It can be confusing to know exactly what to do at tax time if you are contemplating divorce or actually in the process of divorcing. Below are some guidelines to keep in mind as tax time draws near.

Filing Status

IRS rules provide that if you are married on December 31st of the tax year, then you are still married for purposes of that year’s tax returns [Note – there is an exception to this rule where the spouses did not reside together for the last 6 months of the relevant tax year]. Similarly, if your divorce judgment is entered on the 31st of December, then you are considered single for that tax year and must file separate. Simply filing for divorce alone does not result in a change in your tax filing status.

Maintaining Status Quo or Taking an Alternate Course

The first question I ask my clients is “What have you done historically?” If the parties have always filed their taxes “Married Filing Jointly” then that very well may be the best way to continue to file taxes until the divorce is finalized.

However, the analysis doesn’t end there since the status quo may not necessarily result in the most tax savings possible. There may be instances where the parties get a better collective tax benefit by filing “Married Filing Separately.” In cases where it is uncertain which tax filing status nets the best overall benefit, I have my client request pro forma tax returns from his or her tax preparer under both filing statuses. The filing that nets the best benefit is then utilized.

Additionally, there may be circumstances where “Married Filing Jointly” nets the parties the best overall tax benefit, but I may still advise against it. Those scenarios are typically when there is a concern that the other spouse is not accurately and truthfully claiming all income. Because tax liability (tax, interest and any penalty) for an erroneously or fraudulently filed joint tax return can flow to both spouses, it is sometimes best for one spouse to forego any tax benefits from a joint filing to have peace of mind that no liability will be assessed to him or her personally for errors or omissions on the part of the other spouse.

Allocating Tax Liabilities and Refunds

The allocation of tax liabilities and refunds depends on many factors and is a case-by-case analysis. The final determination of what percentage of the refund is allocated to whom and who is liable for the tax bill (as well as the cost of preparation fees) is a result of negotiation or if the parties cannot agree, the order of the court. In short, a tax refund or liability is treated just like any other asset or liability of the marriage.

Filing income taxes incorrectly during a divorce proceeding can result in costly litigation and additional accountant’s fees to amend returns, which could result in any refund being quickly depleted. The best course is to have an initial conversation with both your attorney and accountant before filing so that the optimal path is chosen.

Digital Assets and Your Estate Plan

In the absence of the ability to make the designation directly with the online account provider, Illinois now has a law that allows an individual to make the designation in his or her estate plan.

In today’s digital age, many of us have more online accounts than we can keep track of. The internet has undeniably made everything we do easier, quicker, and (mostly) cheaper. It’s no wonder our society has moved more towards managing our personal, business, and financial lives through a myriad of online accounts. These online accounts as well as any other electronic record in which a person has a right or interest comprise a person’s digital assets. And just like any other asset, these assets need to be accessed by an agent or personal representative in the event of the account owner’s disability or death.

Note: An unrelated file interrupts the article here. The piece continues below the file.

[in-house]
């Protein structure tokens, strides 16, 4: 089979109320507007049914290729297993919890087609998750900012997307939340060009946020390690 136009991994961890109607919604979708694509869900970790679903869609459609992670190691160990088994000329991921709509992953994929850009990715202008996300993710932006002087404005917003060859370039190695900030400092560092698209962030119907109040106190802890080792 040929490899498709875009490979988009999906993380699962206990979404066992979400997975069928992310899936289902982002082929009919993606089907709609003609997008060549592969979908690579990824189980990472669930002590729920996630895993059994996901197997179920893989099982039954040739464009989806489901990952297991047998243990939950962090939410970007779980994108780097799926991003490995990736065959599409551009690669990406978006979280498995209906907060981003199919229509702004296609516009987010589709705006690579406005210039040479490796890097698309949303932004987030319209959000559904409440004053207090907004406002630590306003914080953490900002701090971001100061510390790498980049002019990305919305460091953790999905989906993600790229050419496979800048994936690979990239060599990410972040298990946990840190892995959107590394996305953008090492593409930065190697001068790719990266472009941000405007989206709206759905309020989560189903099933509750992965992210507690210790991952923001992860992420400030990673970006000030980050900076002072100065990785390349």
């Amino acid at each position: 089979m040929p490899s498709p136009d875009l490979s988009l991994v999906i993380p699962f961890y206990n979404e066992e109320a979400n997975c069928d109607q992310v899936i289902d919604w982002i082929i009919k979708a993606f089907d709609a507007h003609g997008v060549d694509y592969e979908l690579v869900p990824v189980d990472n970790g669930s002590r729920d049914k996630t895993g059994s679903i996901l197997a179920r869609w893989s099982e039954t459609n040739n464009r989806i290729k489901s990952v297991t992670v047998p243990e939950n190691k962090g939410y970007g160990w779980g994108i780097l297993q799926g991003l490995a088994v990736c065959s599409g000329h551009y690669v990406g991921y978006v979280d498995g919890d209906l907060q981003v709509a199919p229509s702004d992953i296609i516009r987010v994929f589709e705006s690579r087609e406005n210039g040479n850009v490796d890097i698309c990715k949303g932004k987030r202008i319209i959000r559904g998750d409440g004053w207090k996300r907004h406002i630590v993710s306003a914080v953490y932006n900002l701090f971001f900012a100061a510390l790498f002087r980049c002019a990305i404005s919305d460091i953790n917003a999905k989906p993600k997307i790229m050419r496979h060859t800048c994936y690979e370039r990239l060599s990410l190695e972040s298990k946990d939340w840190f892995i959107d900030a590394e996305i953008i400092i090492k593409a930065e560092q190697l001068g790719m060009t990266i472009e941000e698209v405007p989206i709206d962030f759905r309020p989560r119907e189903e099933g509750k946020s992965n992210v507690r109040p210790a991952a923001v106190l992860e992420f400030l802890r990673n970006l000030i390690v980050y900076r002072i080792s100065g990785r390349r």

How Access is Granted

Some online accounts will allow the owner to grant permission to another individual to access the account at the owner’s death for purposes of maintaining, updating, and/or closing the account. For example, Facebook has recently added a “Legacy Contact” for this precise purpose. Any designation directly made through the account administrator will trump any other designations made in an account owner’s estate plan.

In the absence of the ability to make the designation directly with the online account provider, Illinois now has a law that allows an individual to make the designation in his or her estate plan. The Uniform Fiduciary Access to Digital Assets Act, effective August 2016, covers the procedures and requirements for guardians, executors, agents, and trustees to access digital assets of disabled or deceased individuals.

An individual who is living but incapacitated can be assured that their online accounts will continue to be managed by having a power of attorney in place that appoints an agent to do so. If a guardian is appointed for a disabled person, that guardian is also granted access under the Act. Once a person dies, their Will or Trust will control who can access their online accounts.

Limiting Access

There may be reasons why a person may not want to grant full access to their accounts. For instance, if there are confidential communications due to a statutory or other privilege (such as attorney-client emails) or other sensitive information or photographs, a person can limit access by providing those limitations in the power of attorney, will or trust document. It’s also possible to name a separate trustee or executor just to deal with the digital assets if the initial fiduciary is not someone that you want accessing all of your digital assets.

Effectuating Digital Asset Access

Speaking with an estate planning attorney about the best way to plan for your digital assets is a great way to ensure that your wishes are carried out in the event of disability or death. Another key step is to make sure there is a list of digital assets kept with or near your estate plan. The information should include account names, logins and passwords, and answers to security questions. The list should also identify all computers, laptops, tablets, telephones, and other electronic devices and the requisite passwords to access same. Without this roadmap, there will inevitably be missed accounts or an inordinate amount of time spent tracking down accounts.